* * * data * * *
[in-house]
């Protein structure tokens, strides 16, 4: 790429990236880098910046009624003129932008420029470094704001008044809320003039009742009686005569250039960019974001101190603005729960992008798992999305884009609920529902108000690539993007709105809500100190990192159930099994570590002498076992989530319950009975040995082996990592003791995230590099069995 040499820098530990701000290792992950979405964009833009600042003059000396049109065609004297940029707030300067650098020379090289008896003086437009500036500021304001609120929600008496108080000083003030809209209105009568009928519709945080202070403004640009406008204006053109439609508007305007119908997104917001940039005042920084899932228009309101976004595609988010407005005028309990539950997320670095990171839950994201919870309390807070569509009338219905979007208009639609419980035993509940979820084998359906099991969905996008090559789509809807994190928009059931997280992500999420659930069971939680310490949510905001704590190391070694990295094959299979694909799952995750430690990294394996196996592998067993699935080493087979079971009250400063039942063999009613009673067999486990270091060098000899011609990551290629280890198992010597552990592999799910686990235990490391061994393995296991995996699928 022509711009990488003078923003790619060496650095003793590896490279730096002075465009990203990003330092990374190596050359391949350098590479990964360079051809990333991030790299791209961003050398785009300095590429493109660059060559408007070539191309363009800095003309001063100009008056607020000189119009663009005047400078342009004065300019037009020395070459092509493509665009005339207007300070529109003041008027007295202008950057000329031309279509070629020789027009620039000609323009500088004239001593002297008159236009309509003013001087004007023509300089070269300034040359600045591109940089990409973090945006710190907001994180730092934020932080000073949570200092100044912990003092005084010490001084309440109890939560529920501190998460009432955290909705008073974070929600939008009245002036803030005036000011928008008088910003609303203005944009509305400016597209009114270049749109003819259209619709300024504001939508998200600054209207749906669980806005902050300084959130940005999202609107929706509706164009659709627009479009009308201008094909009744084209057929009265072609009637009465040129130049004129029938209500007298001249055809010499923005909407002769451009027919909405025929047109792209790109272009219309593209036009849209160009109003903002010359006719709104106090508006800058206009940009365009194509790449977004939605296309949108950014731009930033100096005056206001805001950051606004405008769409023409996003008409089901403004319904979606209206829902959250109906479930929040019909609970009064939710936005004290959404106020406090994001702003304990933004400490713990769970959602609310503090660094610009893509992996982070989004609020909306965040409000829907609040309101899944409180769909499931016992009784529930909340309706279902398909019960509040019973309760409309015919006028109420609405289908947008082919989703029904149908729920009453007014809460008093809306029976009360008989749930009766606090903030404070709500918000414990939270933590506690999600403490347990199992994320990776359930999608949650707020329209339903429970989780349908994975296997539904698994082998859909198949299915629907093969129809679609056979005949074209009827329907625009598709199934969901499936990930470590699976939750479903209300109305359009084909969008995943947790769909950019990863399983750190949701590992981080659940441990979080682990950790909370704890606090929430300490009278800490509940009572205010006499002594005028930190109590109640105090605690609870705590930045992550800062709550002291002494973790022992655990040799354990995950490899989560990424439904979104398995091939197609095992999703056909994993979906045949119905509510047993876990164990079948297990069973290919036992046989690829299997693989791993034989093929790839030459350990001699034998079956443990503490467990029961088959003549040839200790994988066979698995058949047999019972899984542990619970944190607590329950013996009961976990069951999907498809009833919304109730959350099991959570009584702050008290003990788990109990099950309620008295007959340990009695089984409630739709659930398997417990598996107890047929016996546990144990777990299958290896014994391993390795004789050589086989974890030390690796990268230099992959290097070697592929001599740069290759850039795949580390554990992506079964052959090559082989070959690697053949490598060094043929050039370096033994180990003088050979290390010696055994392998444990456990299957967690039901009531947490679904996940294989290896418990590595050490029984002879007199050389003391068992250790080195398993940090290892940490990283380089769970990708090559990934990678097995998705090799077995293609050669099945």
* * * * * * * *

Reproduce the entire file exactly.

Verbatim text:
[in-house]
């Protein structure tokens, strides 16, 4: 790429990236880098910046009624003129932008420029470094704001008044809320003039009742009686005569250039960019974001101190603005729960992008798992999305884009609920529902108000690539993007709105809500100190990192159930099994570590002498076992989530319950009975040995082996990592003791995230590099069995 040499820098530990701000290792992950979405964009833009600042003059000396049109065609004297940029707030300067650098020379090289008896003086437009500036500021304001609120929600008496108080000083003030809209209105009568009928519709945080202070403004640009406008204006053109439609508007305007119908997104917001940039005042920084899932228009309101976004595609988010407005005028309990539950997320670095990171839950994201919870309390807070569509009338219905979007208009639609419980035993509940979820084998359906099991969905996008090559789509809807994190928009059931997280992500999420659930069971939680310490949510905001704590190391070694990295094959299979694909799952995750430690990294394996196996592998067993699935080493087979079971009250400063039942063999009613009673067999486990270091060098000899011609990551290629280890198992010597552990592999799910686990235990490391061994393995296991995996699928 022509711009990488003078923003790619060496650095003793590896490279730096002075465009990203990003330092990374190596050359391949350098590479990964360079051809990333991030790299791209961003050398785009300095590429493109660059060559408007070539191309363009800095003309001063100009008056607020000189119009663009005047400078342009004065300019037009020395070459092509493509665009005339207007300070529109003041008027007295202008950057000329031309279509070629020789027009620039000609323009500088004239001593002297008159236009309509003013001087004007023509300089070269300034040359600045591109940089990409973090945006710190907001994180730092934020932080000073949570200092100044912990003092005084010490001084309440109890939560529920501190998460009432955290909705008073974070929600939008009245002036803030005036000011928008008088910003609303203005944009509305400016597209009114270049749109003819259209619709300024504001939508998200600054209207749906669980806005902050300084959130940005999202609107929706509706164009659709627009479009009308201008094909009744084209057929009265072609009637009465040129130049004129029938209500007298001249055809010499923005909407002769451009027919909405025929047109792209790109272009219309593209036009849209160009109003903002010359006719709104106090508006800058206009940009365009194509790449977004939605296309949108950014731009930033100096005056206001805001950051606004405008769409023409996003008409089901403004319904979606209206829902959250109906479930929040019909609970009064939710936005004290959404106020406090994001702003304990933004400490713990769970959602609310503090660094610009893509992996982070989004609020909306965040409000829907609040309101899944409180769909499931016992009784529930909340309706279902398909019960509040019973309760409309015919006028109420609405289908947008082919989703029904149908729920009453007014809460008093809306029976009360008989749930009766606090903030404070709500918000414990939270933590506690999600403490347990199992994320990776359930999608949650707020329209339903429970989780349908994975296997539904698994082998859909198949299915629907093969129809679609056979005949074209009827329907625009598709199934969901499936990930470590699976939750479903209300109305359009084909969008995943947790769909950019990863399983750190949701590992981080659940441990979080682990950790909370704890606090929430300490009278800490509940009572205010006499002594005028930190109590109640105090605690609870705590930045992550800062709550002291002494973790022992655990040799354990995950490899989560990424439904979104398995091939197609095992999703056909994993979906045949119905509510047993876990164990079948297990069973290919036992046989690829299997693989791993034989093929790839030459350990001699034998079956443990503490467990029961088959003549040839200790994988066979698995058949047999019972899984542990619970944190607590329950013996009961976990069951999907498809009833919304109730959350099991959570009584702050008290003990788990109990099950309620008295007959340990009695089984409630739709659930398997417990598996107890047929016996546990144990777990299958290896014994391993390795004789050589086989974890030390690796990268230099992959290097070697592929001599740069290759850039795949580390554990992506079964052959090559082989070959690697053949490598060094043929050039370096033994180990003088050979290390010696055994392998444990456990299957967690039901009531947490679904996940294989290896418990590595050490029984002879007199050389003391068992250790080195398993940090290892940490990283380089769970990708090559990934990678097995998705090799077995293609050669099945």